I am attaching to this post the full text (minus my name and address) of an email I sent earlier today to Prime Minister Harper, Finance Minister Flaherty, Opposition Leader Mulcair, Justin Trudeau (Liberal leader), Elizabeth May (Green Party leader), Paul Dewar (NDP Foreign Affairs Critic and my MP), Peggy Nash (NDP Finance Critic) and Murray Rankin (NDP National Revenue Critic). For greater effect (I hope), I sent these emails separately rather than as a bulk list or ccs. I focused a bit on NDP members, because I want to flag the Toronto Centre dimension to current sitting members (and maybe also hand a few grenades to the other parties for the by-election, if McQuaig wins the nomination and the other recipients’ staffers pay attention).
IGA email re Cruz etc
The full text is too lengthy to post here, and perhaps arguably too lengthy as an email (more than four pages). However, the first page summarizes the six points I wanted to make; the following pages are elaboration and a few web links supporting the points.
The gist of the email is to express opposition to a Canada-US IGA, for reasons that are already painfully familiar to regular visitors to this website – with the recent addition of the Ted Cruz story, which necessarily takes a full page on its own, to communicate exactly why I consider the treatment of his renunciation of his accidental Canadian citizenship so grotesquely disparate to a not-so-hypothetical parallel renunciation of accidental US citizenship. I think this stark and compelling example needs to be driven home to our elected parliamentarians and cabinet ministers. (I maybe should have used the female gender in my example, but that didn’t occur to me until after I sent the emails and then stumbled over one of WhiteKat’s blogs, sorry WhiteKat no offense intended …)
The current timing of an email such as this is, I believe, critical, given the possibilities of an IGA announcement when Parliament resumes in October (and, one hopes, not before then!).
One email probably won’t make a difference. But multiple emails may make a difference. I encourage all Canadians visiting this website, whatever your national or ethnic origin (to borrow the words of our precious Section 15 of the Charter), to send similar emails NOW to your own Member of Parliament and to other members as you think appropriate.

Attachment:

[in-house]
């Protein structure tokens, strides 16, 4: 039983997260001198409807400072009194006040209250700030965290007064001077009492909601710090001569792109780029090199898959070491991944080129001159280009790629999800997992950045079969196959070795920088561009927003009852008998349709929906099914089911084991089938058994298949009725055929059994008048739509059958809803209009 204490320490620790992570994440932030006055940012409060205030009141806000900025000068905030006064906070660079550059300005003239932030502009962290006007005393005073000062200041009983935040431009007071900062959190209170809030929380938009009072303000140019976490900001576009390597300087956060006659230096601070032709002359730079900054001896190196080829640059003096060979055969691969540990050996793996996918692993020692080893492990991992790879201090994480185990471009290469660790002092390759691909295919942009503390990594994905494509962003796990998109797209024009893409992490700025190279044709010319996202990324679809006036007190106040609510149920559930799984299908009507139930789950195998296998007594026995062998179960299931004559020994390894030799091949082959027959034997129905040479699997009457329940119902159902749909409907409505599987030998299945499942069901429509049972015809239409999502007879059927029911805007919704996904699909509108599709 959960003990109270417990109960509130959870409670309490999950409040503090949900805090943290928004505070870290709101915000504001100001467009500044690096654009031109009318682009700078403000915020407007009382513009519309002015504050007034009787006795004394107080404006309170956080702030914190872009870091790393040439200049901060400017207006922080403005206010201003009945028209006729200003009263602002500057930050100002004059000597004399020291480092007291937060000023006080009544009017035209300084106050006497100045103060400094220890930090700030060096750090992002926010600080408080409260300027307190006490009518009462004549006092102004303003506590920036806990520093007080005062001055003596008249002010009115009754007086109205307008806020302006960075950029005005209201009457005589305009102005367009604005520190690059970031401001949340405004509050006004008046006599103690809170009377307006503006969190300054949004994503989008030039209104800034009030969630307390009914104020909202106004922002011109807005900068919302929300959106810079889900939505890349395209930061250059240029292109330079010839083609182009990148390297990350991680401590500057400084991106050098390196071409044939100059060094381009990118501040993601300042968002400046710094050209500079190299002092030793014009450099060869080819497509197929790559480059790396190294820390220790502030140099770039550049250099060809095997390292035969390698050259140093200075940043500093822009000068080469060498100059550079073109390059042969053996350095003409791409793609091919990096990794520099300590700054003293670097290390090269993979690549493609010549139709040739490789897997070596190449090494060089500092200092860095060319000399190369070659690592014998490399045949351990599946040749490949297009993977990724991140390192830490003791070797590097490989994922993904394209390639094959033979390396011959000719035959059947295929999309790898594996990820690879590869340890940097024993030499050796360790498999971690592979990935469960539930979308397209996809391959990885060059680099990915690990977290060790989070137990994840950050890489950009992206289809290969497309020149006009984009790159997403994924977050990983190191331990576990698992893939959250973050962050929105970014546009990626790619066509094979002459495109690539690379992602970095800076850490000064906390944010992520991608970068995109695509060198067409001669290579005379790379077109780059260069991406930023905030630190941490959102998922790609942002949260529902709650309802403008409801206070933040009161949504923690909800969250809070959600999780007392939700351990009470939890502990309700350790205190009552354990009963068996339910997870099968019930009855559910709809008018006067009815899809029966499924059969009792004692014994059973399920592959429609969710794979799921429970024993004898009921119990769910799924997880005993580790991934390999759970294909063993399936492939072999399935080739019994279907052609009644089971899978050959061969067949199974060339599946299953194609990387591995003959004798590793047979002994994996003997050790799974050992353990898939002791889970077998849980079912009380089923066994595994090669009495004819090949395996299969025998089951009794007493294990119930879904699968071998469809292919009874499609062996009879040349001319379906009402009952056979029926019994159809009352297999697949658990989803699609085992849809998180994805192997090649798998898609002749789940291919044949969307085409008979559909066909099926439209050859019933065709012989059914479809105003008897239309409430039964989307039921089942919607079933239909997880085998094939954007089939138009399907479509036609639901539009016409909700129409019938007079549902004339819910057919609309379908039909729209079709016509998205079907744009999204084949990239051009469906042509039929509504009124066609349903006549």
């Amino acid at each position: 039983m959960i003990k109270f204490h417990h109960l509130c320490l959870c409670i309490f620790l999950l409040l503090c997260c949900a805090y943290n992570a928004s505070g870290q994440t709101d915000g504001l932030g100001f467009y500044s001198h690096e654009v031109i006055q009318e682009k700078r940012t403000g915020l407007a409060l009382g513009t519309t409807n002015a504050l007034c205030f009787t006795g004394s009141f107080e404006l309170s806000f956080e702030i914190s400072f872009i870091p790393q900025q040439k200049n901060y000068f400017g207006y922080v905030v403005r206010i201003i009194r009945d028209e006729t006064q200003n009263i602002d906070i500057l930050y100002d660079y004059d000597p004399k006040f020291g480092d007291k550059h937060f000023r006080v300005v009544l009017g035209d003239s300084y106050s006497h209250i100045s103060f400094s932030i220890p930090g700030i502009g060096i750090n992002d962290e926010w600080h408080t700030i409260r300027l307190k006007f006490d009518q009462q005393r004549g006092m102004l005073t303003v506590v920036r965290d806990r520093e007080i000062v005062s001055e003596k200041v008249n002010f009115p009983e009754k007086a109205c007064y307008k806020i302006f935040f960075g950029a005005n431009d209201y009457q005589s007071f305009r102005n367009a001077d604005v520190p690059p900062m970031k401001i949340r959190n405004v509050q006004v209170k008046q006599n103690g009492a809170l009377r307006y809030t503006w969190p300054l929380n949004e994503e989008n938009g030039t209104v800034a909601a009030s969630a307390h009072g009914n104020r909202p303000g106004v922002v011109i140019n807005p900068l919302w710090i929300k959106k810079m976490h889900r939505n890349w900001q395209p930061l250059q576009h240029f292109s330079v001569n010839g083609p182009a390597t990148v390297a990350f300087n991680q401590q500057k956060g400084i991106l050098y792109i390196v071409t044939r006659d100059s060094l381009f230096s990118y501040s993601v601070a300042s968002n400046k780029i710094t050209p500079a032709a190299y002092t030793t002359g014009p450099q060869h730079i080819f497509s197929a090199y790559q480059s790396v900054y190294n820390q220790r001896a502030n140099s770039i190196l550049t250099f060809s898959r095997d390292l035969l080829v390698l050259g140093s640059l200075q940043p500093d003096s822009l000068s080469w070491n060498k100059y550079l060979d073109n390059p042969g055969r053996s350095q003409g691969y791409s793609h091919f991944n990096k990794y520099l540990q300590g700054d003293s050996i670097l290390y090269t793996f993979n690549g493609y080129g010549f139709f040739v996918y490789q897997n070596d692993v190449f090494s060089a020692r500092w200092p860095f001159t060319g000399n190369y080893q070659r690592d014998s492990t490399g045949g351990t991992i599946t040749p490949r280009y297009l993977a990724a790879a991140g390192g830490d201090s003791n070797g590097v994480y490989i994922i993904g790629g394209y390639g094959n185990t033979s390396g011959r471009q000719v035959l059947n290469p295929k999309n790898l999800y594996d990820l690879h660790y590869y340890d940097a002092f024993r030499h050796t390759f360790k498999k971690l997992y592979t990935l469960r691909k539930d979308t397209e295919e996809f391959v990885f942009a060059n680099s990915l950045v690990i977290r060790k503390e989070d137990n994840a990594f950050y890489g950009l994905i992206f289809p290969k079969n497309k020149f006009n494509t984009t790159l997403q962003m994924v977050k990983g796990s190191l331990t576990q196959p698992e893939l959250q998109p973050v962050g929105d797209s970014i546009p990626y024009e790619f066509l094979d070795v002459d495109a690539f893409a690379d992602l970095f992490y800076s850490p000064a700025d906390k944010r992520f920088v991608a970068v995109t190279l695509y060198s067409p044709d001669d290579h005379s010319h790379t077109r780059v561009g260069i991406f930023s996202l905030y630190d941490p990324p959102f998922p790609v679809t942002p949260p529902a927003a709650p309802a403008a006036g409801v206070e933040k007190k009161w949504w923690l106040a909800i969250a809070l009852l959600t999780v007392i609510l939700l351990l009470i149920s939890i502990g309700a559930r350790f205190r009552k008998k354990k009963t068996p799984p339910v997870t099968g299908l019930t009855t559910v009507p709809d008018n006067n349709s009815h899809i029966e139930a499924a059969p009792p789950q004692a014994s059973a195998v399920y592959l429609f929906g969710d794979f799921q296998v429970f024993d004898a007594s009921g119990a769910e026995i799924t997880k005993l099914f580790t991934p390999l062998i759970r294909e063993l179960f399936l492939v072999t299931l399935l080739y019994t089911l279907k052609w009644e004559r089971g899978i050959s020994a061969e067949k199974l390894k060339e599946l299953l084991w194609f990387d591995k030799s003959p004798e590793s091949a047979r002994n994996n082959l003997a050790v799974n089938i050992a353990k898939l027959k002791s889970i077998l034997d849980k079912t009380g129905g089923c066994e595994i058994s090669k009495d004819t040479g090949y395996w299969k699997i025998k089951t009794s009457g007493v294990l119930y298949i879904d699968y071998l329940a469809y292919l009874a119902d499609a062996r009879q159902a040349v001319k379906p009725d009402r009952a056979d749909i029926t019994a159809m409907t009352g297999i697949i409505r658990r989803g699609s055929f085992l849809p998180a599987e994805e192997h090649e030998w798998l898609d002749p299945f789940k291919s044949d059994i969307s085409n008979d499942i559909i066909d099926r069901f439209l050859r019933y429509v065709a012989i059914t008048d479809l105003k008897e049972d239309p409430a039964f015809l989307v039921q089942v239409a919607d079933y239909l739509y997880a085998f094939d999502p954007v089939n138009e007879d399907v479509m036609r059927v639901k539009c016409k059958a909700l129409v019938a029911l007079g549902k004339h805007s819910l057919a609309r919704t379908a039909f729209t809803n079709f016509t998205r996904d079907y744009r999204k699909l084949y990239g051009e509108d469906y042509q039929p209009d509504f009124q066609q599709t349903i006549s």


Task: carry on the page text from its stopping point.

No doubt my email could have been shorter and perhaps better-written. Please do NOT cut and paste my wording; use your own, perhaps with my wording as a starting point for improvement. Cut-and-paste jobs don’t have the impact of obviously-individual emails.
I appreciate so very much all that Lynne, Victoria, Don and others have done in attempting to get these stories before Canadian media. But I am discouraged at how seldom we seem to get much media traction in Canada. I think our best bet, for now, is to blitz Parliament with the message.
And please, those of you who are NDP members, even if you don’t live in Toronto Centre, hammer home your concerns to Mulcair and the NDP critics, mentioning your NDP membership in your emails. I didn’t do that in the copy I’m posting here, nor in the copies I sent to Harper, Flaherty, Trudeau and May, since I don’t want to dilute the message by flagging that I’m not one of their “base” members. I’m rubbing the NDP’s nose in it, though.
Toronto Centre residents, whether NDP or not, should pay close attention to what happens to the NDP nomination meeting on September 15. Vote accordingly in the by-election. See my post on this elsewhere on Sandbox, linked in my email.
Remember, all that is necessary for evil to triumph, is for good people to say and do nothing when it rears its ugly head.
And (re the thread title): one black fly can’t kill a moose, but a swarm of black flies can bleed a moose to death, if the moose can’t free itself from the swarm. Let’s bleed the moose! NOW!
Finally! After 36 years in Canada and a very long wait for her citizenship application, Saddened became a Canadian citizen today.
Here is what Saddened sent to me in an e-mail a few minutes ago. (I’m posting this with her consent)
I AM A CANADIAN!!!!!
Congratulations Saddened. Now you need to change your name to Happy.
Next step on the Road to Freedom is a CLN.
Since their origins, both the Isaac Brock Society and Maple Sandbox have been invaluable sources of information and a productive forum for intelligent discussion. These discussions have matured to a point where we have a much greater understanding of the overreach of the United States government into the lives of those who choose to permanently live outside of the United States or are ‘Accidental Americans’. This summer, we have seen contributors to Brock and Sandbox quoted in various publications and even have articles published in The Hill.
However, in Canada, the issues discussed here, primarily Citizen Based Taxation and FATCA, are virtually invisible to our elected representatives, the media and the general public (with the exception of the Green Party of Canada).
Living in an advanced Western democracy, with a modern and model Constitution, Canadian citizens and permanent residents can and should expect our government to protect us in many ways. We expect police and fire services, safety regulations, affordable and accessible health care,protection of our land, our borders, our resources, and our economy. And when some of those protections fail or are inadequate, we expect public debate and action by our government.
Can anyone honestly say that the Canadian government has protected U.S. persons in Canada from CBT?
We do know that Canada has limited influence over U.S. tax policies. However, except for RRSPs, why haven’t TFSAs, RESPs and RDSPs been included in any of our treaties or other agreements with the U.S.? Instead, they are treated as taxable foreign trusts, with compliance difficulties and penalties.